Originally Posted by afv011
It may surprise you, but apple is not necessarily the first to bring new technology to the market, though they seem to have a way to stuff that idea in people's minds
Jobs had a way of making common implementation appear distinctive by offering an overall sense of purpose that informed the design, specs, functionality and HW/SW integration of a given device. Part of the reason people often think Apple is the first is because they'd never seen a device which looked the way it did, or seemed to have been designed with a one-phrase marketing slogan built into its DNA, until Apple brought it out.
There's also a marketed sense of space around Apple's concept-objects -- an idea of fresh air that people seem to have inhaled unthinkingly -- which consumers seem to identify with personal freedom, and which hinges on the paradox of branded individuality.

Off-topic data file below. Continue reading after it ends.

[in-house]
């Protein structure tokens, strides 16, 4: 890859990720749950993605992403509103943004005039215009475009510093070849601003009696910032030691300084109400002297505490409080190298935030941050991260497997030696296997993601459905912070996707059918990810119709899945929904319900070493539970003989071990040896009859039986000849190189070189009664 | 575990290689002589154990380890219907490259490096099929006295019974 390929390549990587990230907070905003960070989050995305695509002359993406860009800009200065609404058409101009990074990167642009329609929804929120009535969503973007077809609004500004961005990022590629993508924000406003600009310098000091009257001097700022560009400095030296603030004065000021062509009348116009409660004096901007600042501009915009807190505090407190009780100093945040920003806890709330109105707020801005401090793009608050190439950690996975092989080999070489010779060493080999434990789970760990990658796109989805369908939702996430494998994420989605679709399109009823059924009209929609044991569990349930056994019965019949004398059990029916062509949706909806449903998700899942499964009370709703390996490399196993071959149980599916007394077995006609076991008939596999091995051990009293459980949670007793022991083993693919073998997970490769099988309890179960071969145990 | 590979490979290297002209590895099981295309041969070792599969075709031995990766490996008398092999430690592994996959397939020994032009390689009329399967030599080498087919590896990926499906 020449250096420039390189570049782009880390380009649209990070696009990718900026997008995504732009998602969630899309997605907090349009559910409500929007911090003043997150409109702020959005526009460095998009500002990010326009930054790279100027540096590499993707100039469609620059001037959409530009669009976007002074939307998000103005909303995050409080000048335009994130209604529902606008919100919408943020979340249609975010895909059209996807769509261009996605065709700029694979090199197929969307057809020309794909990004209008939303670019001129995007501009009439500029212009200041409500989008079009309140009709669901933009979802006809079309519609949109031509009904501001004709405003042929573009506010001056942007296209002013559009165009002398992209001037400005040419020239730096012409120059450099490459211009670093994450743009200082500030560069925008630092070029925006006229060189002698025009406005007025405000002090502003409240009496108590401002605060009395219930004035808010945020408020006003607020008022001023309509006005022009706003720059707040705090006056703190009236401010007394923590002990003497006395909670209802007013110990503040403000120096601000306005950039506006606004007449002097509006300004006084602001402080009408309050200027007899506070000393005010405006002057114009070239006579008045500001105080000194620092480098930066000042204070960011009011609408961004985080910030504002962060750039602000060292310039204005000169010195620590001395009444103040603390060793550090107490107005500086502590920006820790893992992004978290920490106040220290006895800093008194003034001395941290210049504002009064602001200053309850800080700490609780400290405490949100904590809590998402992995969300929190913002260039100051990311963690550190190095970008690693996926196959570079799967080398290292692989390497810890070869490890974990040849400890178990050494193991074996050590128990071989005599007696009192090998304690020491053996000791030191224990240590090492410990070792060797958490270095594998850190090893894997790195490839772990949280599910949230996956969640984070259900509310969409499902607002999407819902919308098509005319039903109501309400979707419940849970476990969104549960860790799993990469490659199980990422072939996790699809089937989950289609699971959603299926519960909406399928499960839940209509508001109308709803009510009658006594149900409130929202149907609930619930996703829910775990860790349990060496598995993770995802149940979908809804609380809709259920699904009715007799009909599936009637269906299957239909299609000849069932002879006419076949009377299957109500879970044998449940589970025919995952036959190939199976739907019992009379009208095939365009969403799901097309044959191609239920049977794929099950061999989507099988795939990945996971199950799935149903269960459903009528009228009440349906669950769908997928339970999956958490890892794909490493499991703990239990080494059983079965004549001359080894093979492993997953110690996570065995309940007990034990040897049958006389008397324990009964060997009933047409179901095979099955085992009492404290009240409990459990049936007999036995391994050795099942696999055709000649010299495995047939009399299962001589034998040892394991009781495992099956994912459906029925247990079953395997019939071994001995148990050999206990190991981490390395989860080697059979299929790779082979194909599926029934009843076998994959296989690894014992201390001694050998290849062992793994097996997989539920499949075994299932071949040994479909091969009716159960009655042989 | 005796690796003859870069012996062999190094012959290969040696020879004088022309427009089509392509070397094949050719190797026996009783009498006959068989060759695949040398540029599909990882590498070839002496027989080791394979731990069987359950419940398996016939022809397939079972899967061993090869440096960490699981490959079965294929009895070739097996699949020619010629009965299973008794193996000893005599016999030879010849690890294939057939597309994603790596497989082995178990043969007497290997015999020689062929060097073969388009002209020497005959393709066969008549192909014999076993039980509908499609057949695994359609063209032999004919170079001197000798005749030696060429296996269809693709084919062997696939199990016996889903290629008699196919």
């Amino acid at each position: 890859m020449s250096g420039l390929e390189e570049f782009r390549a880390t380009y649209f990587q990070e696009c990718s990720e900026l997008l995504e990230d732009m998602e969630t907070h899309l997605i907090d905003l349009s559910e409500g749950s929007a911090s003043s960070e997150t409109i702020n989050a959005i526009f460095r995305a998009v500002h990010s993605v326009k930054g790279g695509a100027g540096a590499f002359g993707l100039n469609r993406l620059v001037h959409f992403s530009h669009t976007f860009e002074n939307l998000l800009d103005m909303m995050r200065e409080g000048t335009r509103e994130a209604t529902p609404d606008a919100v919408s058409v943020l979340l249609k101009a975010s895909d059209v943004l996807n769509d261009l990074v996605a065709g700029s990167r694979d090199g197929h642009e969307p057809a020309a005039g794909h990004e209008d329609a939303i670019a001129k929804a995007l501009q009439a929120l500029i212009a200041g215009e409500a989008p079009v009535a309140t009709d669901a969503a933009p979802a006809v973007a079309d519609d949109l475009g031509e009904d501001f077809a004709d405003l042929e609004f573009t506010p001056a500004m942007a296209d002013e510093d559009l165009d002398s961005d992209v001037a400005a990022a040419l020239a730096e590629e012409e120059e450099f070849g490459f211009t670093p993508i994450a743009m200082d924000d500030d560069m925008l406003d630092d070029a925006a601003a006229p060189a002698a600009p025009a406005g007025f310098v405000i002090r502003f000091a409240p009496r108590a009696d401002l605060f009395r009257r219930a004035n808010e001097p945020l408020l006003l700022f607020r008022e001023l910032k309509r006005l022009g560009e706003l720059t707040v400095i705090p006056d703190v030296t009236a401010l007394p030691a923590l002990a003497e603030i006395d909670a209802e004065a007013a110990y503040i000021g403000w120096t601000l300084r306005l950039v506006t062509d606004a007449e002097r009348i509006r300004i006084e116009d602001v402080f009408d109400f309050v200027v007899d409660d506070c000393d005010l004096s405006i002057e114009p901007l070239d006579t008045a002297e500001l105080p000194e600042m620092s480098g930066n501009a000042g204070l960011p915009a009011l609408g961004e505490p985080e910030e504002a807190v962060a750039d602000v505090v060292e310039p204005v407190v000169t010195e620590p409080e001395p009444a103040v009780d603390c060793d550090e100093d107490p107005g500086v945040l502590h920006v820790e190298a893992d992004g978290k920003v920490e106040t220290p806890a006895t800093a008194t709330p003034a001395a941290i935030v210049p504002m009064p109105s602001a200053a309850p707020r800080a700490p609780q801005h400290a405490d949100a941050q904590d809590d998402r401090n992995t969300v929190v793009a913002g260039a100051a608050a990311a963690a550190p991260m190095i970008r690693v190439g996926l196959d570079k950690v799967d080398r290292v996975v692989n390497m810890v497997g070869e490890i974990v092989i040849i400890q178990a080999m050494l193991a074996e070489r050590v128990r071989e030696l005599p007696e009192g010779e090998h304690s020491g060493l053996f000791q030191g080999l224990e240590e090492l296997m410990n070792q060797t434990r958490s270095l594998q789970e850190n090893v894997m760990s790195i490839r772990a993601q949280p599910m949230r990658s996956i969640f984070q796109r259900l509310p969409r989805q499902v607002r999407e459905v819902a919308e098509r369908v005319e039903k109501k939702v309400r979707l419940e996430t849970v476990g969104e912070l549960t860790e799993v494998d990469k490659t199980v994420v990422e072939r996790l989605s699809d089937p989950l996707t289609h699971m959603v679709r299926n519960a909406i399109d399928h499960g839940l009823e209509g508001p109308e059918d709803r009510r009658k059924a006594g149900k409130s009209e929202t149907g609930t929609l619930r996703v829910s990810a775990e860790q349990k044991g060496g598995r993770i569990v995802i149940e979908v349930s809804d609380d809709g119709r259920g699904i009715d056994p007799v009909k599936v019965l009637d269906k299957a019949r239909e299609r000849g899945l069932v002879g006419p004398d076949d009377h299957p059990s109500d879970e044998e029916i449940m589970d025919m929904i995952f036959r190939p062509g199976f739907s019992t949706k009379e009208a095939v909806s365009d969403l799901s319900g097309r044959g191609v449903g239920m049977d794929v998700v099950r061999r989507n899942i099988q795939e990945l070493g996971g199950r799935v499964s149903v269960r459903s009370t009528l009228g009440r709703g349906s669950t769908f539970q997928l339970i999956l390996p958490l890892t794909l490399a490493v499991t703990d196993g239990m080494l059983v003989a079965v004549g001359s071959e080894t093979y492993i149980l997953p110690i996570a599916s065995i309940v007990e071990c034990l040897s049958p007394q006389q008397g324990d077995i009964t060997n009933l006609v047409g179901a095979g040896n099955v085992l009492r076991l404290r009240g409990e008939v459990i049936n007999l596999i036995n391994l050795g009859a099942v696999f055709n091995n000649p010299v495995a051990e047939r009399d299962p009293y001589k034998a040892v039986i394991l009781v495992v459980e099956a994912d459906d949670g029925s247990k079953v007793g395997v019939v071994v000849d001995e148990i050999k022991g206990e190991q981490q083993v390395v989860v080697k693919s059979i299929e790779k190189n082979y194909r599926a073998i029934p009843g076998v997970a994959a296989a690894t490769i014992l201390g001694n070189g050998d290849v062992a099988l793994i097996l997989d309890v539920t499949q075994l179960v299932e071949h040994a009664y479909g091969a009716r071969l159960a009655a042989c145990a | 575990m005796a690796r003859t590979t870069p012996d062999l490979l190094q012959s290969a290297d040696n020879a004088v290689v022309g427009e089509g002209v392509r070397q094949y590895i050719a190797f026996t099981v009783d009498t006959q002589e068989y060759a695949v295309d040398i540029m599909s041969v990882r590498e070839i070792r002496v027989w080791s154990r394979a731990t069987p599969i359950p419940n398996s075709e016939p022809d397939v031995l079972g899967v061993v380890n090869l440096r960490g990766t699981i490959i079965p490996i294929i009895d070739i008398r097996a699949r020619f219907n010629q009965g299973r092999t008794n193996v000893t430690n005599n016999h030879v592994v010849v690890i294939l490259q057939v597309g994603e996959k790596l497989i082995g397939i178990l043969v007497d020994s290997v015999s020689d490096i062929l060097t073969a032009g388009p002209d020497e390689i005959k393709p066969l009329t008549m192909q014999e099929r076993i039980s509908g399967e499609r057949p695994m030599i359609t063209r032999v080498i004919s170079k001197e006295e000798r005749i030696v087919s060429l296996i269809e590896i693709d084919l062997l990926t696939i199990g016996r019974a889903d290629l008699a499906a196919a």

Google is addressing the success of Apple's hardware-software integration by serial-partnering with Asus, Samsung and (at first) HTC. Aesthetically, I'd prefer them to partner with Samsung exclusively, since S always has better screens than Asus. Or better, combine the optimization and feature-packed accessibility of Asus with the screens and keyboards of Samsung.
Either way, it's a more forward-thinking attack on Apple than Microsoft's. Google wants integration which is is more flexible than Apple's and potentially just as seamless for the user who *doesn't* need fresh-air marketing.
The test for Apple will be whether Jobs's successors can not only imitate his single-concept mindset in obsessiveness and inspiration but actually inhabit it.
Otherwise, they'll be in the same position as everyone else: The cautious heirs of someone else's success, carefully mimicking a dynamic tyro whose cult, history and legacy wealth are false clues to the secret of their former domination.